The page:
Consumers expect a seamless shopping experience. At least they desire it, and perhaps want it even more during the hubbub of the holiday shopping season. Consumers prefer to purchase the gifts on their lists and be done with making those lists well in advance of the day they exchange gifts.
Consumers’ entire shopping experience has to be easy, and it has to occur on their schedules. They don’t want to be tied to store hours; they want to be tied to their family’s and friends’. Their wish lists include “convenience” and “expedience.”
Retailers have the opportunity to make their consumers’ wishes come true, but it takes work. Store owners need to create a seamless experience that extends across all channels – in the store, online, and mobile. That experience also has to be useful and beautiful or entertaining.
Experiences must be useful
A seamless experience ties into a consumer’s life; that is, it’s “timely and [provides] relevant value to the customer.” Charmin’s Sit or Squat app, for instance, is useful even if the name is off-putting to some. It provides a needed service, particularly to consumers who might have young children in tow.
In the retail world, a useful experience eases the discovery of merchandise, , and facilitates a purchase. If a mobile app says a product is in stock at the store, the product has to be physically at the store. If the store manager says a discount applies if the product is purchased online or is combined with an online offering, those things must be true.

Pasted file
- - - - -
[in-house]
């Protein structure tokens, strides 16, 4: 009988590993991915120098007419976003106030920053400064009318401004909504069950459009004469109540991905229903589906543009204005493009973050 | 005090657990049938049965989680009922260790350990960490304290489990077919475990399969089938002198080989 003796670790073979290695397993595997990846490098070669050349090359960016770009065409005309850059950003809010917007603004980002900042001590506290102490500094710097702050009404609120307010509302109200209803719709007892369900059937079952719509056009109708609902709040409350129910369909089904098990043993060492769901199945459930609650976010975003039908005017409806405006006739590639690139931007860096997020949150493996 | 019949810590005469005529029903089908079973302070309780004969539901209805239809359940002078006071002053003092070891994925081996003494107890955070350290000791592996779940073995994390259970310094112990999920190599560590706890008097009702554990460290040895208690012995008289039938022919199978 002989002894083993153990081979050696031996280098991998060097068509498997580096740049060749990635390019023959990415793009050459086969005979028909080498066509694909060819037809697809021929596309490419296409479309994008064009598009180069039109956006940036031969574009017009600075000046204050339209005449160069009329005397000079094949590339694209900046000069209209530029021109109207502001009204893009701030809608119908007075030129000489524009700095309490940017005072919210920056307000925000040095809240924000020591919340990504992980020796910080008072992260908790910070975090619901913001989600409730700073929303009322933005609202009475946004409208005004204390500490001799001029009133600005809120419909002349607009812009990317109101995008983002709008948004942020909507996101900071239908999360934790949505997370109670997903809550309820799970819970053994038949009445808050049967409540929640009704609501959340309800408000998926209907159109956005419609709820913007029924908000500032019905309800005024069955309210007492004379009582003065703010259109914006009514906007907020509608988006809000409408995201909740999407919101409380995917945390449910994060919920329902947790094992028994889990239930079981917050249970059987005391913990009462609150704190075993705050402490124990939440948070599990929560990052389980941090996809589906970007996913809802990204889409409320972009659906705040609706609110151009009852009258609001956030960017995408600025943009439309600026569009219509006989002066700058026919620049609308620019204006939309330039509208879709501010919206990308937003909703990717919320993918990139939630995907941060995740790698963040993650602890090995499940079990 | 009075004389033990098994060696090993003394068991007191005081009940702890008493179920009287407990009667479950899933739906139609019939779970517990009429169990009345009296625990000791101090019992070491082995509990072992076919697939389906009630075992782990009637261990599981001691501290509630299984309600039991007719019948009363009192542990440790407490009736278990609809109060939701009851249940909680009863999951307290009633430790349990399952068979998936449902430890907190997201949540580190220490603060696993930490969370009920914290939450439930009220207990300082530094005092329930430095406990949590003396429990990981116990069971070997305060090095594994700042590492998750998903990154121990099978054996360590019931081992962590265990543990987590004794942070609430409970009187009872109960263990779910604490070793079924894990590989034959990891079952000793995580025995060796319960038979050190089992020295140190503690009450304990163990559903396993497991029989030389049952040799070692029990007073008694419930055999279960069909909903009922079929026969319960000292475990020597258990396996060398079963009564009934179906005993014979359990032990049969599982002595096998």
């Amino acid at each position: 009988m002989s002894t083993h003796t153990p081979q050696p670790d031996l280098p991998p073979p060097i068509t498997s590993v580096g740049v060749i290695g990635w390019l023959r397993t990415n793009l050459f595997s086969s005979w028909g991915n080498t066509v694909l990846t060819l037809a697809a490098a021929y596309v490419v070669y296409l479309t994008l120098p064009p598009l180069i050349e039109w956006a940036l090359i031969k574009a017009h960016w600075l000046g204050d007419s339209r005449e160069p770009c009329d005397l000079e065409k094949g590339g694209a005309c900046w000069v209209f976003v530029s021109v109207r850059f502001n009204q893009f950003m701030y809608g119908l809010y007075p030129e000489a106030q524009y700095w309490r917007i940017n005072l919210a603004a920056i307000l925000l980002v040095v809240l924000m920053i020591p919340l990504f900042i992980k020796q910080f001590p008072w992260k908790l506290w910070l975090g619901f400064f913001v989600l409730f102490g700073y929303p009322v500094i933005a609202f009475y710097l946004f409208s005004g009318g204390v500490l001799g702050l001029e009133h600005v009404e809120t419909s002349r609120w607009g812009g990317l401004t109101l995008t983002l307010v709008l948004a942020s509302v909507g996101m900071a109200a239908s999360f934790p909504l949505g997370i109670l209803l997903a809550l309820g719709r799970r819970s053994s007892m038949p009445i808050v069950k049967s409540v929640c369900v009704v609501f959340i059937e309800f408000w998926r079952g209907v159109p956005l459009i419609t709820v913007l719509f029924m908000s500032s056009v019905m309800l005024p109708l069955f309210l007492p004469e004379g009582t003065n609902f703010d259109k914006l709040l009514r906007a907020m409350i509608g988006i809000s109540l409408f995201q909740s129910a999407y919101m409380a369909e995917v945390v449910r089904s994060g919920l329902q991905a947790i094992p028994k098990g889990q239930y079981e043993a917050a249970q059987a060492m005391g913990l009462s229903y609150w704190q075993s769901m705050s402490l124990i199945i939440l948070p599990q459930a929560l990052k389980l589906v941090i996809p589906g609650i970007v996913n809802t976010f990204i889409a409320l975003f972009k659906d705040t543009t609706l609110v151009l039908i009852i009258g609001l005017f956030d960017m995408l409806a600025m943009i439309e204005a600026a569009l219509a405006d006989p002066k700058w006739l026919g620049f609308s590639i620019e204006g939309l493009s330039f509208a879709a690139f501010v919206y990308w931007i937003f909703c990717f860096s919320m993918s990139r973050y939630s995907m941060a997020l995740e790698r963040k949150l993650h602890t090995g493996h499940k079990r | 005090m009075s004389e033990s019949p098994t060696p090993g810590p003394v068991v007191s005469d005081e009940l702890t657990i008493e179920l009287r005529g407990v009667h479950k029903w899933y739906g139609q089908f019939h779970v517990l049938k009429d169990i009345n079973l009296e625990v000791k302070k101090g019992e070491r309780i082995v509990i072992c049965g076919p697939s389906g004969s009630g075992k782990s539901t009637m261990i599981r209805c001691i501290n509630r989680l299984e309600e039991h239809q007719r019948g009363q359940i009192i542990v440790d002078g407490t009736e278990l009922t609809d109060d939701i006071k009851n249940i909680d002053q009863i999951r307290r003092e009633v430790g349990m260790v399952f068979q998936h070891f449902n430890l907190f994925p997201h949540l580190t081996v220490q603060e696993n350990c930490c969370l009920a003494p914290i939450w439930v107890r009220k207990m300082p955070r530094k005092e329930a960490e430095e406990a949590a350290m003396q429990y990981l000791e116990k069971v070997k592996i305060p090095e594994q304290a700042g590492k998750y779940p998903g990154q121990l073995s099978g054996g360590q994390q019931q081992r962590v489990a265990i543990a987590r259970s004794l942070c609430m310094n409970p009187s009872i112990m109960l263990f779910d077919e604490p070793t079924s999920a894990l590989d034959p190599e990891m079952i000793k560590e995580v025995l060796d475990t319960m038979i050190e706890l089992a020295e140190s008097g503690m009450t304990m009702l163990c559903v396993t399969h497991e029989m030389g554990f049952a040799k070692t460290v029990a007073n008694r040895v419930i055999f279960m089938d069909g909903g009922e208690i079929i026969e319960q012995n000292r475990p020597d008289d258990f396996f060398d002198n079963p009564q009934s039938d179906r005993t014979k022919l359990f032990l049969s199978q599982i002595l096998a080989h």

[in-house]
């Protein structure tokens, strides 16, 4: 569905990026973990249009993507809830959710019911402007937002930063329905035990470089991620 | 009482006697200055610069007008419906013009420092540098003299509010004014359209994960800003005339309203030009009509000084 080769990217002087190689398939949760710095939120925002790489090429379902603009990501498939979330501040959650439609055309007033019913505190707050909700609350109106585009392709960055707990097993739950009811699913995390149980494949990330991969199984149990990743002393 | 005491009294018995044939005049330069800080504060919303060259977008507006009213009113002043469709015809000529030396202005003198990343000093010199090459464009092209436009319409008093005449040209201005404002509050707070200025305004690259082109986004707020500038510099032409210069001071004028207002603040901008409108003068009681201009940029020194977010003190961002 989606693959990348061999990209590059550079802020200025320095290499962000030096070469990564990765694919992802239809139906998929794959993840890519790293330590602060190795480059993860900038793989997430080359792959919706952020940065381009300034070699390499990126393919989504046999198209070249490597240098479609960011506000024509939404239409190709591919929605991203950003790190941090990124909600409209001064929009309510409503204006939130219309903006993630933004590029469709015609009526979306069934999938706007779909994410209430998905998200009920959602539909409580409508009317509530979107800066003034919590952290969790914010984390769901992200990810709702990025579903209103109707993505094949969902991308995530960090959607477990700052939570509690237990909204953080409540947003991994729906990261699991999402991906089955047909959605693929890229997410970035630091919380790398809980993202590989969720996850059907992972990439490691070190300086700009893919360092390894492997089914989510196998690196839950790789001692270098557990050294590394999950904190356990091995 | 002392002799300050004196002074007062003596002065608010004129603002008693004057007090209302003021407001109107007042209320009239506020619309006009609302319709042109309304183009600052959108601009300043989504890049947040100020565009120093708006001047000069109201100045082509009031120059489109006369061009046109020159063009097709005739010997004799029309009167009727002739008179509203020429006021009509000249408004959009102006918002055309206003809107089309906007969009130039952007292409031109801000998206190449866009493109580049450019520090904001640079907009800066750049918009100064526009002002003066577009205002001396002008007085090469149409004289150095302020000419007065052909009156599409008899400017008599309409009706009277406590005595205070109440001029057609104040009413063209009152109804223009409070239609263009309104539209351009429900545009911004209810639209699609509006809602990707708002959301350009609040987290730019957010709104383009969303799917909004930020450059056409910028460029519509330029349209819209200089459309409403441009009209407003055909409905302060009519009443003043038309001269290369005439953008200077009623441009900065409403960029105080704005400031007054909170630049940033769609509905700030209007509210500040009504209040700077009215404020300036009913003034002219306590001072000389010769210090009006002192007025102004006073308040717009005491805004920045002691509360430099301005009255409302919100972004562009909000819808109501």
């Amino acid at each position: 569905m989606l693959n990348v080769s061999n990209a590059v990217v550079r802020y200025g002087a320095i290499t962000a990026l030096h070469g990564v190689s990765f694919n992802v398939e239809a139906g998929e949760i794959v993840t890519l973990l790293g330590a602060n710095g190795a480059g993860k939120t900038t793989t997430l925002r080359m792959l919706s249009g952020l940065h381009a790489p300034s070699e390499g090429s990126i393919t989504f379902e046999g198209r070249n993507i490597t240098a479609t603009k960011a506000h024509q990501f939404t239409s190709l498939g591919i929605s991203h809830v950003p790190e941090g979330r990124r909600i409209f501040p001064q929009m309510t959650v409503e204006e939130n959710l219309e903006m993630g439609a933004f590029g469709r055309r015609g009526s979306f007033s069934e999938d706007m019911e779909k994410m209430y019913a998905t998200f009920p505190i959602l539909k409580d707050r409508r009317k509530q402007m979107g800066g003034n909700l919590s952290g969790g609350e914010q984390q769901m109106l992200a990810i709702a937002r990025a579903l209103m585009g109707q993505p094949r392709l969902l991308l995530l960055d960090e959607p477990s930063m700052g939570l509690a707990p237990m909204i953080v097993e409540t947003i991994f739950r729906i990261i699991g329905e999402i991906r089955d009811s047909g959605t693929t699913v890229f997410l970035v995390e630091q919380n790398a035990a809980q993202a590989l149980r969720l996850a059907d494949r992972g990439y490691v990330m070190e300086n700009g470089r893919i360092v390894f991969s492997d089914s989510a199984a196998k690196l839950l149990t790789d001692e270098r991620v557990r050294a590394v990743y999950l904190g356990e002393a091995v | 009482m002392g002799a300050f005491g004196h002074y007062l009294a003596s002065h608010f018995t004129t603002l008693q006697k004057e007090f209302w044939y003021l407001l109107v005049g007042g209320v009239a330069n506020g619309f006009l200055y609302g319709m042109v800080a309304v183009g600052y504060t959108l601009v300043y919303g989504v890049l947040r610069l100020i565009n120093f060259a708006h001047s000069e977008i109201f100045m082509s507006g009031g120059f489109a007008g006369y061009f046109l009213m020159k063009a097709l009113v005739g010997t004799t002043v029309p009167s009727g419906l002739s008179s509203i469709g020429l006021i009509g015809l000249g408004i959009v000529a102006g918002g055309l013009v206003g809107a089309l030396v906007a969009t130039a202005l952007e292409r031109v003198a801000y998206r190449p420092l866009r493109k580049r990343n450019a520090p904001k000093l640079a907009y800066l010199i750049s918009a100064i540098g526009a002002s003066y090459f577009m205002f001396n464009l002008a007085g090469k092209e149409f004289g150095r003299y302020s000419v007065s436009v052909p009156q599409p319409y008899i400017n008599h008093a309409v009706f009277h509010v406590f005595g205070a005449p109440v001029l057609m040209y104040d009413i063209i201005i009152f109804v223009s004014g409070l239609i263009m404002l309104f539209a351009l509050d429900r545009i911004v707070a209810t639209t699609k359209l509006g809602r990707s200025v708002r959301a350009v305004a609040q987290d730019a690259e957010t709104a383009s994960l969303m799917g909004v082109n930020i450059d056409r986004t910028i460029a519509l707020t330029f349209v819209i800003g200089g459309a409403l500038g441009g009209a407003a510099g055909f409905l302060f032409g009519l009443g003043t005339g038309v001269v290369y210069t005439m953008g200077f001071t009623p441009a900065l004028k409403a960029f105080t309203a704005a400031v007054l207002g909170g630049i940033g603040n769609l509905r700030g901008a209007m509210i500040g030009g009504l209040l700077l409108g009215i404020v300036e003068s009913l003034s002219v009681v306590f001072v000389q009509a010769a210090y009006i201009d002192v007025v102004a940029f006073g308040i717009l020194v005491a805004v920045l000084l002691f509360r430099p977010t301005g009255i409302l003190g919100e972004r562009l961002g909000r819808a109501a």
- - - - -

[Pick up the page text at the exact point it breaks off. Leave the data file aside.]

All of the experiences have to work together to provide a sense of usefulness or relevance. Consumers need to feel that they could not possibly have survived the holiday shopping season without the mobile app, website, and store.
Experiences should be beautiful
A beautiful experience is one that delights the mind and heart. Dove’s Real Beauty Sketches campaign is utterly beautiful. It incorporates numerous channels – even e-readers – and it’s based in the real world. The women shown are real women. They aren’t models or celebrities. They’re women discovering just how wrong their perceptions of themselves often are and learning to appreciate what makes them beautiful.
Does that campaign increase sales? Only Dove has those numbers, but a number of women probably now pause in the soap aisle when contemplating which brand to buy.
Experiences should be entertaining
An entertaining experience is simply that: entertaining. It’s memorable because it causes laughter or invites the person to participate.
For example, Hell Pizza has an interactive video that allows viewers to complete an adventure in which the main character attempts to deliver a pizza while being attacked by zombies. Entirely useful? Perhaps not, but it’s a memorable experience. Possibly offensive? Maybe, but Hell Pizza knows who its customers are. The company’s site, videos, and other experiences all feed into the brand image and keep customers coming back for more food and entertainment.
To usefulness be true
The key with all experiences, including mobile marketing ones, is that the entertainment and/or beauty do not overshadow usefulness. An app must tie into consumers’ lives. It has to be relevant. It has to tie into other experiences in order to ease both the discovery of things to purchase and the act of purchasing.
What are your thoughts? How will your mobile app and other channels make your consumer’s life a bit easier and more joyful this holiday season?